Thursday, July 7, 2022

Women miss out in export sector – report

A new report says the role of women in the export sector is not as advanced as in the New Zealand economy generally.  

This affects the farming business, since 81.8% of New Zealand trade involves goods from the farm-dominated primary sector.   

The report, entitled Trade and Gender Review of New Zealand, was done by the OECD and the New Zealand Ministry of Foreign Afairs and Trade (MFAT).

It finds women are under-represented in the trade sector workforce.  

While their participation has grown faster than that of their male counterparts, the growth rate is still lower than it is in other industries.  

And women still comprise just 40% of the export-related workforce, compared with 47% of the New Zealand-wide workforce across all sectors.    

Matching their experience as workers, women entrepreneurs and business leaders are also less engaged in trade than their male counterparts.    

But there is a complication here: women-led firms have a marginally higher export propensity than male-owned firms of similar size.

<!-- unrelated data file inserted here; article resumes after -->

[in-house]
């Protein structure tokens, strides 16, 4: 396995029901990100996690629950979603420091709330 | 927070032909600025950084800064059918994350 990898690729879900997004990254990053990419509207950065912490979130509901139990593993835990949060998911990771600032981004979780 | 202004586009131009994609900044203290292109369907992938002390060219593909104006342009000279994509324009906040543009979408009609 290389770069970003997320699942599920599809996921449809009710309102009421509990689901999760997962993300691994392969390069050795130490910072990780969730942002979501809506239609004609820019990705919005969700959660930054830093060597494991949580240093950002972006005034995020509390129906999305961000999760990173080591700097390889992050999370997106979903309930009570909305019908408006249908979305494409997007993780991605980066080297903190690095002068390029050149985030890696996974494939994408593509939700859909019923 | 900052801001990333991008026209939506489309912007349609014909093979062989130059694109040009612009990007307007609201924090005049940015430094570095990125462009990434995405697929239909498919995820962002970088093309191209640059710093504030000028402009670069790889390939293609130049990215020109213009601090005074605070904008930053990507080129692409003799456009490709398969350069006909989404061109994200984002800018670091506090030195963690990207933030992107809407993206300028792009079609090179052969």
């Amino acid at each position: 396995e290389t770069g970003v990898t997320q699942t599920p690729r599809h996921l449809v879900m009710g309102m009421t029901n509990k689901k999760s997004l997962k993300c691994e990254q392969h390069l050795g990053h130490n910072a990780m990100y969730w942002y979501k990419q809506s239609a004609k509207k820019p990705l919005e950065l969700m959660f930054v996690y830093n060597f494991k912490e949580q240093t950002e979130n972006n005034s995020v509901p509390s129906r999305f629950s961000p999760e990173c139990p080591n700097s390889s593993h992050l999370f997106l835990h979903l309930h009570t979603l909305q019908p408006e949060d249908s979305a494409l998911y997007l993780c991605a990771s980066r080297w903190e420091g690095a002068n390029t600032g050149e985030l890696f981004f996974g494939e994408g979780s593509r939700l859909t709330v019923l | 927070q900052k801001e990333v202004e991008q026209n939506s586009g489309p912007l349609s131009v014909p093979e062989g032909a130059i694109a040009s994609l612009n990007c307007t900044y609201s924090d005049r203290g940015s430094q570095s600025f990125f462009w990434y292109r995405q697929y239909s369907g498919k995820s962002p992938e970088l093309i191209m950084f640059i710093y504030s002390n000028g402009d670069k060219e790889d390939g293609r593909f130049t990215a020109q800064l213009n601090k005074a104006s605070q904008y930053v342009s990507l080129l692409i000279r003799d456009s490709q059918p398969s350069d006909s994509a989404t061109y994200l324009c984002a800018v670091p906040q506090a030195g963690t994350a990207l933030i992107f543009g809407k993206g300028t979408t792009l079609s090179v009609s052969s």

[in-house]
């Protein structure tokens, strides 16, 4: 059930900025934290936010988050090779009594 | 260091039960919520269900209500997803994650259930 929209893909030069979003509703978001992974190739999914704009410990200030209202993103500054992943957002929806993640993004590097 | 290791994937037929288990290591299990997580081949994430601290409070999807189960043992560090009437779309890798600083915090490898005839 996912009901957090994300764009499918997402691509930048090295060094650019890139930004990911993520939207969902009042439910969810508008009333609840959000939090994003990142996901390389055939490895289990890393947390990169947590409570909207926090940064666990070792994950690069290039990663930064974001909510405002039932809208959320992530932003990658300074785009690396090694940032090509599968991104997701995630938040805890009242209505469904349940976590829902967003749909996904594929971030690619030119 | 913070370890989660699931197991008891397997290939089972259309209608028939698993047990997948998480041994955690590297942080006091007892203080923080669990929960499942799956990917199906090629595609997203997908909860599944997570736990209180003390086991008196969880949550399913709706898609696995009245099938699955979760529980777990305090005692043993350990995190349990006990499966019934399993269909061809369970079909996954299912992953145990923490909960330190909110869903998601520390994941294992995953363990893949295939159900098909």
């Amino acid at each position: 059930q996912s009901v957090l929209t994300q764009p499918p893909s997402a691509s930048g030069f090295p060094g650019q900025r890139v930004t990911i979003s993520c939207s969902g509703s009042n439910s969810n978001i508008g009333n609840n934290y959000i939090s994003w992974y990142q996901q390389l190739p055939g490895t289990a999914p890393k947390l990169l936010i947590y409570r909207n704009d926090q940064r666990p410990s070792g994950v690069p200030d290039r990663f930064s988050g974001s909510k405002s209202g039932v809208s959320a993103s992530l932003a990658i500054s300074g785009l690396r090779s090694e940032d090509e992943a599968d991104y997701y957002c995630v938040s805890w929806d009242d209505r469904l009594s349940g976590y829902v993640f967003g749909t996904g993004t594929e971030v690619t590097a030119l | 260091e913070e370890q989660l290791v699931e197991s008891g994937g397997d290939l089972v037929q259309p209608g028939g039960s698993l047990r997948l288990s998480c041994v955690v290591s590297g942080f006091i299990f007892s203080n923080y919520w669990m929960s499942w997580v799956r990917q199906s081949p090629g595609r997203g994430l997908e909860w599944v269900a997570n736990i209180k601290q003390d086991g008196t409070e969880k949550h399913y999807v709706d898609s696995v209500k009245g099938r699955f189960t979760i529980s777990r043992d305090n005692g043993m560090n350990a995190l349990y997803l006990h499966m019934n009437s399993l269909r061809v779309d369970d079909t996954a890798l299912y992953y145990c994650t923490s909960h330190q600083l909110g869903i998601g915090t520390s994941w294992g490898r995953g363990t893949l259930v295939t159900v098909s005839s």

That means that while women are less likely to lead a firm than men, they do more exporting than men on those occasions when they get the chance to lead a business.  

“While women are less likely to lead a firm than men, they do more exporting than men on those occasions when they get the chance to lead a business.”

The report lists another advantage for women.  

It says one of the main gains from trade is lower prices and this can help woman as consumers.  

This is especially useful for lower income families, which spend a lot of their money on daily consumption, and have little left over for saving or investing, unlike richer families.  

The advantage is especially true for single-parent households with dependent children, which are overwhelmingly run by women.  

The report says New Zealand is ranked fourth globally out of 180 countries in terms of gender equality by the World Economic Forum.

But this could be improved by making make trade agreements more gender sensitive, whether those agreements are bilateral or pluralateral.

Female success in the trade sector could also be helped by making trade more transparent and straightforward, so that SMEs run by women are not deterred by the volume and complexity of work needed to enter the export space.  

Women should also be better represented in trade policy making roles, along with getting better access to Government procurement.  

The report has been welcomed by the Minister of Trade and Export Growth Damien O’Connor, who said that progress had been made but there was still more work to do.  

He said the Government itself requested the review to help facilitate progress.

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